Fan–Short for Fanatic

Monday, January 19th, 2009, 5:24 pm

The game was over and I sat on the couch sipping a celebratory beer. I never drink during big games–perhaps the most unfortunate of my superstitions. The Steelers had just beaten the hated Ravens to secure a spot in the Super Bowl. The goddam SUPER BOWL. Was I happy? Eh, kinda. I sure was happy when Polamalu picked off Flacco and took it to the house. I was jumping up and down and screaming so loud I felt faint for a sec. Gotta remember to breathe.

I actually didn’t do much breathing during the game, to be honest. I’m usually a severely paranoid pessimist during Steeler playoff games and yesterday was no exception. First there was Holmes’ catch to the goal-line that was reversed–if taking two full steps, diving to the line, and then losing the ball when you hit the ground is an incompletion, then that rule needs to be changed. What a joke. Actually, the officiating as a whole was a joke. In addition to that play there was the usual hugging and mugging of James Harrison that wasn’t called, the late-hit on Roethlisberger that wasn’t called, and then Bryant McFadden’s ludicrous interference call. In the second half it was the Ravens who got shafted–the roughing the punter flag was about as bad a call I’ve seen all year. First of all, the Raven guy didn’t even hit Berger. Second of all, even if he had it probably should’ve been a five-yard penalty. It actually should’ve been an unsportsmanlike on Berger for his dive, but they never call that. The refs also rarely call pass-interference on the offense, and Limas Sweed sure as heck interfered with Frank Walker on that ill-advised pass Roethlisberger threw in the end zone. But they didn’t call it and Jeff Reed booted the FG.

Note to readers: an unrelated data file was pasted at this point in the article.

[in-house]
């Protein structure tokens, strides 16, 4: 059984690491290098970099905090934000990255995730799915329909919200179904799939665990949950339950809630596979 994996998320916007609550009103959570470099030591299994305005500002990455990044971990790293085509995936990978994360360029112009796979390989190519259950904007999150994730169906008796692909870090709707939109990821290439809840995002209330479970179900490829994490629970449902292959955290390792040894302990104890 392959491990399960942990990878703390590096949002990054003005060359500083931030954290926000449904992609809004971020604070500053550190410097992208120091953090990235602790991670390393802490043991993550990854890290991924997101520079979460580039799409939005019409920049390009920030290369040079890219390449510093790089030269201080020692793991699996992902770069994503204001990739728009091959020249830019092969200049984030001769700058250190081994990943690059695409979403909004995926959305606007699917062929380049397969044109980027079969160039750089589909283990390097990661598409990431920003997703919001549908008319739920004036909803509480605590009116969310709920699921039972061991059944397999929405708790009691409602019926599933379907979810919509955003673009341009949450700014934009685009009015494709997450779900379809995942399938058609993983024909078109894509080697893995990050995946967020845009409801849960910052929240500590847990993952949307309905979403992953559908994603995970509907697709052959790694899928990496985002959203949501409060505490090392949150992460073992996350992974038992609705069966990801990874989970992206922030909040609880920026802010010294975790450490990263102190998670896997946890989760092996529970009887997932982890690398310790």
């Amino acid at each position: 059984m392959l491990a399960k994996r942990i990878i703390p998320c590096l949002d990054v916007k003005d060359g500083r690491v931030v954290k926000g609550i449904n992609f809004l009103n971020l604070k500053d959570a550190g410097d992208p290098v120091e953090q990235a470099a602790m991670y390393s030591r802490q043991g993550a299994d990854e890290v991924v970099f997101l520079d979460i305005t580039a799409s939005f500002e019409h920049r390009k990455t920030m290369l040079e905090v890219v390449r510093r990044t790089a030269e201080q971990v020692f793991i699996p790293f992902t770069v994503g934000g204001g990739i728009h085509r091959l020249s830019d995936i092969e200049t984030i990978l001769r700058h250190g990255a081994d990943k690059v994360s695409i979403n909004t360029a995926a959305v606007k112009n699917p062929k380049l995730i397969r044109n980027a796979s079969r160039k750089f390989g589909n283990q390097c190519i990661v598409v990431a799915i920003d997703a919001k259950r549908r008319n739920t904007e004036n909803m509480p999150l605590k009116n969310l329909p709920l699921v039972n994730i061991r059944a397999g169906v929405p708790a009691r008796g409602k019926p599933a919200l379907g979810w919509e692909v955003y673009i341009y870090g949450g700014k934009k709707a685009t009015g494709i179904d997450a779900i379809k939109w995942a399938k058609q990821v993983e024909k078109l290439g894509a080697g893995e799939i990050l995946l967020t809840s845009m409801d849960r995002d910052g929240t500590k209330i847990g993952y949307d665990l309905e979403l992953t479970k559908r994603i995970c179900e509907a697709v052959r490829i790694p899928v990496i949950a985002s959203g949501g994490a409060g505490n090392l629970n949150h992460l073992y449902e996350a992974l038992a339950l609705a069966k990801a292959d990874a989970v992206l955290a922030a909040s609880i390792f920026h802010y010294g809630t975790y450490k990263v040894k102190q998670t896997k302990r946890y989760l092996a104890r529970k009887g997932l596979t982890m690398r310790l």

Limas Sweed. That guy should be thankful he didn’t get shanked in the showers after the game. First, he drops a touchdown pass that would’ve really put the Ravens in a hole. That’s the second week in a row he’s dropped a perfectly-thrown pass when he was wide-open. Now, that was bad enough, but he decided to compound his mistake by lying on the field and pretending he was hurt, in an pathetic attempt to get some sympathy from the crowd who was booing him. That cost the Steelers their last time out, and cost us a chip-shot field goal when Moore got tackled at the ten after some really horrible clock-management by the Steelers.

After Baltimore scored it just felt like the last couple of big games the Steelers have lost, where they made stupid mistakes, blew chances for big plays, and lost a game they should’ve won. But this time the Ravens made some horrible mistakes of their own–the special teams personal foul that backed them up to the 15-yard line, and then of course Polamalu’s TD pick.

The play that sealed the game also contributed to the rather somber post-game mood. This was a viciously physical game (I think Peter King of SI said it was the most violent game he’d ever seen) and then at the end Ryan Clark put a hit on Willis McGahee that was like something out of a snuff film. A clean hit, went in with his shoulder, but Jesus Christ. We all went “OHHHH!” and no one even seemed to notice or care that the Steelers recovered a fumble that clinched the game and a Super Bowl berth. I thought the hardest hit I’d ever seen was when Anquan Boldin got hit against the Jets. I really thought there was a chance Boldin had been killed instantly. I thought the same thing when McGahee got hit. Violent game.

I feel more a sense of relief than euphoria. Especially when I’d probably be really, really depressed had the Steelers lost. The emotional equasion doesn’t seem quite equal. It’s a strange feeling to wake up and think that, by the end of the day, you’re either going to be incredibly happy or utterly devastated. Not too many events in life that present that kind of emotional Russian roulette. But that’s the lot of the sports fanatic.

Obviously this was a big win for the Steelers but I think it meant a even a little bit more than just a Super Bowl berth. Beating the Ravens is always, always a big deal. And winning a title game at home is huge for the city. We’d lost our last three AFC title games at home. Only won one home playoff game since Heinz Field opened. And then we beat the Chargers and come back and close the deal on our own field. Everyone was feeling a bit jinxed, that what should be a sizeable home-field advantage really wasn’t.